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A simulated patient study to evaluate community pharmacist assessment, management and advice giving to patients with asthma
Published in BioMed Central Ltd
Volume: 14
Issue: 1

Background: Research has shown that there is an increase in the global prevalence of asthma. Pharmacists are well positioned to screen and refer patients for better management of asthma. This study aimed to evaluate community pharmacists’ ability to assess the 3 C’s (Control, Compliance, Complications) and offer Management and Advice for patients with asthma in the UAE. Methods: Three fifth year pharmacy students role played a mystery shopper visiting community pharmacies and requesting symptom relief from uncontrolled asthma. Incidence of cough syrup and reliever inhaler supply, physician referral rate, correction of inhaler technique, and counseling on the medications, adherence to the medications and adverse drug reactions were calculated. Results: One hundred, ninety five pharmacies were visited, 27% of pharmacists asked about the need for cough syrup and 60% asked about the need for albuterol inhaler. Only 26% asked about other medications. Less than 20% assessed inhaler technique, only one pharmacist asked about regular use of preventer medications and if the patient was adhering to them and only 16% asked about side effects from medications. Most pharmacists (67%) supplied at least one of the medications, while 65% referred the patient to a physician. Only 21% gave information about correct inhaler technique, the majority (> 60%) being incomplete, only 16 pharmacists gave information about asthma and its triggers; the majority (63%) being incomplete. One third of the pharmacists counselled the patient on the medications with one giving complete information. Conclusions: The study highlighted suboptimal assessment of control, compliance to preventer medications and complications of asthma and the medications that treat it. It also highlighted suboptimal Management and Advice giving and counseling on medication use by pharmacists. Training pharmacists in all aspects of asthma handling is clearly indicated. Despite the high rate of correct patient referral to a physician noted in this study, there is risk to it, as patients might not actually go to see their physician and continue to depend on symptom relief for the management of their asthma. This study highlighted the importance of improving patient education and information seeking attitude. © 2021, The Author(s).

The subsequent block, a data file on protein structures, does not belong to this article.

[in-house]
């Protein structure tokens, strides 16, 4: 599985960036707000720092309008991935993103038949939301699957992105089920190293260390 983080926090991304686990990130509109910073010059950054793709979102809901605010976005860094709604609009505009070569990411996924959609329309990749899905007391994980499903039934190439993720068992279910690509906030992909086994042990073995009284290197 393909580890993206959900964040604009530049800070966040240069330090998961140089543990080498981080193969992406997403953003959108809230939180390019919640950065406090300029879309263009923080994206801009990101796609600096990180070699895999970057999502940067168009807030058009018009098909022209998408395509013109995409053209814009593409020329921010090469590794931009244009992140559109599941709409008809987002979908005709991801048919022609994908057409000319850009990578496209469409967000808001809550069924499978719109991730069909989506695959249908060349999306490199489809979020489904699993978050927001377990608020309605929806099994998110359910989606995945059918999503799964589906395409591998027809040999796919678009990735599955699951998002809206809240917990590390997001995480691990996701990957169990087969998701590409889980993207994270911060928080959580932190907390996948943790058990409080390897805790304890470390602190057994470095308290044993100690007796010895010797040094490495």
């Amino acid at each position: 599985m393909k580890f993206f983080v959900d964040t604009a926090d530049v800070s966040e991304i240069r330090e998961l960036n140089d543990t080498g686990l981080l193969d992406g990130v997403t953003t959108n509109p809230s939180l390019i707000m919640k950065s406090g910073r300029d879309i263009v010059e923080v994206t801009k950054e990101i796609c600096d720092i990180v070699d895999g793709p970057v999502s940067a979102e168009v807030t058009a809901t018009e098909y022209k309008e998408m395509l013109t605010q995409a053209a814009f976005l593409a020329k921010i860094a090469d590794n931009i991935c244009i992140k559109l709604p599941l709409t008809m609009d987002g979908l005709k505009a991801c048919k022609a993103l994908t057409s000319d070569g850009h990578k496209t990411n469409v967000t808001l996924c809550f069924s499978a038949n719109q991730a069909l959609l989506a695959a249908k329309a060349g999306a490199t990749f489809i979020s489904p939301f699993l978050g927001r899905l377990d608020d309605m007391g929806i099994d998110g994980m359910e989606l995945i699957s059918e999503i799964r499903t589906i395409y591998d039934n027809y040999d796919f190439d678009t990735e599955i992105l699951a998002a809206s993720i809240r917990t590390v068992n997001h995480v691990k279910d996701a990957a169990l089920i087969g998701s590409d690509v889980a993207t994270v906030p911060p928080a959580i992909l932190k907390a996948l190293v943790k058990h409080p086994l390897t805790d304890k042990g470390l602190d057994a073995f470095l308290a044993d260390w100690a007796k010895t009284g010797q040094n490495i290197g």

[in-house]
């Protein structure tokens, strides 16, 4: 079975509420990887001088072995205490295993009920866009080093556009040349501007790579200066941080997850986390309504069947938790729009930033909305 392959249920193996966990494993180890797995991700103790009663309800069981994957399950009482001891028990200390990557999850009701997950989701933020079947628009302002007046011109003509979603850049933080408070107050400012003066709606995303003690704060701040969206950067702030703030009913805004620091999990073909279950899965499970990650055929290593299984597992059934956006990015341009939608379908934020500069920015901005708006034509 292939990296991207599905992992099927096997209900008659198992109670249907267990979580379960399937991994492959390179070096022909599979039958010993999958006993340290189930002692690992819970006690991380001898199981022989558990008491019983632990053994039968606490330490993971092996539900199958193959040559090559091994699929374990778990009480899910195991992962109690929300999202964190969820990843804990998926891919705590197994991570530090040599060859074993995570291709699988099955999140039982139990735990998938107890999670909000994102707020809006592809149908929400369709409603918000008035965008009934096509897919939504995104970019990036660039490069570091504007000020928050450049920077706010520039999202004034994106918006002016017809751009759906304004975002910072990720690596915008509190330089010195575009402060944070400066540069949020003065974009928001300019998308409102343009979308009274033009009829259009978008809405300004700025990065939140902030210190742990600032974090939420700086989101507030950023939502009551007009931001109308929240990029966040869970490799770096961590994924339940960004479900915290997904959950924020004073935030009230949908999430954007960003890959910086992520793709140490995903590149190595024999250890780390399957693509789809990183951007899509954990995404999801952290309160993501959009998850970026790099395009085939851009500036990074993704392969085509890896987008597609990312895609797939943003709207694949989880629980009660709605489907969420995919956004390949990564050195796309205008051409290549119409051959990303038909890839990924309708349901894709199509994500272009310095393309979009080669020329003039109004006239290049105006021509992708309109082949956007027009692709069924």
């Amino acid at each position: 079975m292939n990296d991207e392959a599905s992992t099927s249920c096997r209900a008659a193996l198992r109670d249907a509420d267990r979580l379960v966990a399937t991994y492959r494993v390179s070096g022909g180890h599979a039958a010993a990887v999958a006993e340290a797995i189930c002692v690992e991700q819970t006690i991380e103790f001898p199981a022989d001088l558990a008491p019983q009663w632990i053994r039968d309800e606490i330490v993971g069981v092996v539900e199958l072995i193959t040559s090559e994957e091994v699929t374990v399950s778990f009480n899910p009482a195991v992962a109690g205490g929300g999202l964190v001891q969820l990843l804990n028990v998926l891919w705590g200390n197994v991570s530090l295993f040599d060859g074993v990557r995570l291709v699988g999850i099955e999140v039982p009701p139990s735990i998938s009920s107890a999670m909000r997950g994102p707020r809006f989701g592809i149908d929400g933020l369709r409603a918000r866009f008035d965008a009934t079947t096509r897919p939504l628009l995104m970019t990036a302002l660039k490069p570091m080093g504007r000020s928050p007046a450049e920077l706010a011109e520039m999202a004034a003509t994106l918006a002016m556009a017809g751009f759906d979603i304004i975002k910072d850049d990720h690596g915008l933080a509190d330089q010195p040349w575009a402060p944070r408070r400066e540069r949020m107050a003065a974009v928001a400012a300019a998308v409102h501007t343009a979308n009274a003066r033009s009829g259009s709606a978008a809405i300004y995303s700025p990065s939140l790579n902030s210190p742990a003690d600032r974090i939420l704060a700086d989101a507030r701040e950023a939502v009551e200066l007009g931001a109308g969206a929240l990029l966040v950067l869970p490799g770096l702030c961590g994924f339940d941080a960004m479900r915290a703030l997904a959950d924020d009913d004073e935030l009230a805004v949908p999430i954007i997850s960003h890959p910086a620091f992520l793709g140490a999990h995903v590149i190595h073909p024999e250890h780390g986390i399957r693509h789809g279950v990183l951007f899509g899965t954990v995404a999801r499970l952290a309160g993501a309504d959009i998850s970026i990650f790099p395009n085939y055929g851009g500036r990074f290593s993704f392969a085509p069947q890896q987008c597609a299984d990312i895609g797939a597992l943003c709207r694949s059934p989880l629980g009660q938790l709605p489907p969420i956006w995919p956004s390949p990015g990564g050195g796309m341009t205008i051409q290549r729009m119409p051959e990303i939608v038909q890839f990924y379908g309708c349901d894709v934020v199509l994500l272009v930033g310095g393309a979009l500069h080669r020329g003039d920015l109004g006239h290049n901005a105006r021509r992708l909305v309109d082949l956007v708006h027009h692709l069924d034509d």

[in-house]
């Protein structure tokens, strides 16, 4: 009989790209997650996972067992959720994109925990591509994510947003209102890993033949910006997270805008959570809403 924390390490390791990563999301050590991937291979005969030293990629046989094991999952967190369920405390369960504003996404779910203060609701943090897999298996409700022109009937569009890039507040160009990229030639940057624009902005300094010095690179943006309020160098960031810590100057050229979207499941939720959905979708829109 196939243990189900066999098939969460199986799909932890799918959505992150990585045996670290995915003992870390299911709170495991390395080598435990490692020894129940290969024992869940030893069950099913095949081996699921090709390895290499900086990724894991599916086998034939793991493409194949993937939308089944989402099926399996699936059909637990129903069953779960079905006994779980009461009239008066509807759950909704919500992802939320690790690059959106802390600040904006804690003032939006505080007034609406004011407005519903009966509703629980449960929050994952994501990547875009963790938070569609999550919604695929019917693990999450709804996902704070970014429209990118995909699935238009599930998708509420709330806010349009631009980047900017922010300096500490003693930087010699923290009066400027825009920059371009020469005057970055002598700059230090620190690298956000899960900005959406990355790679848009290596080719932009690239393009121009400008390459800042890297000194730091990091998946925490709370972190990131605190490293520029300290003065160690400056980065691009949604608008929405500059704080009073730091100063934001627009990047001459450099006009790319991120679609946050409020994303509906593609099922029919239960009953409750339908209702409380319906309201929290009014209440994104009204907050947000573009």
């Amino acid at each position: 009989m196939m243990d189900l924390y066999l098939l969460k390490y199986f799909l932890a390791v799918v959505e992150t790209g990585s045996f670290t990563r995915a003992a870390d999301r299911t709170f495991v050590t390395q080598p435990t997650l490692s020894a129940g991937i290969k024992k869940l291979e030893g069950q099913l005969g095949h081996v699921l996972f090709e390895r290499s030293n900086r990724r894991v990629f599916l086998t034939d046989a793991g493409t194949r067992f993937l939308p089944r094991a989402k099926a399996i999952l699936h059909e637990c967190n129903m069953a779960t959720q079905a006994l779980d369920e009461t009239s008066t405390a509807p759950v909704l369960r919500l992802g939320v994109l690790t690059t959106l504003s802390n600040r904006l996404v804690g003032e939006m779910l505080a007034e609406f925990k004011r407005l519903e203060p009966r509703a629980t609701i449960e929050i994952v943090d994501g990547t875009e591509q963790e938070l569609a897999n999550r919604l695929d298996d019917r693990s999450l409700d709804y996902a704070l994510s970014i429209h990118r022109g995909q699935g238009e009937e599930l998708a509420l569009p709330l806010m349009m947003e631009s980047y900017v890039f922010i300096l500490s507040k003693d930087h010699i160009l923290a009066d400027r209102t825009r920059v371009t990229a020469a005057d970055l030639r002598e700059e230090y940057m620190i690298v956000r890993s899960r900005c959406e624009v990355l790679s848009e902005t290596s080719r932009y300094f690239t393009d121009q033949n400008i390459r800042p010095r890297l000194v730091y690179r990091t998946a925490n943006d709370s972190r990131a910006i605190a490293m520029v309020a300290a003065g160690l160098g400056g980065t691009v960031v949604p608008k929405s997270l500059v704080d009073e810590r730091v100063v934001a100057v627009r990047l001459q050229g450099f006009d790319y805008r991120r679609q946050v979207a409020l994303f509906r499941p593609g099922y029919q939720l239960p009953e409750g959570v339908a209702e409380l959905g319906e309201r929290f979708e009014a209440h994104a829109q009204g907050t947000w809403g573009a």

About the journal
JournalJ Pharm Policy Pract
PublisherBioMed Central Ltd
Open AccessNo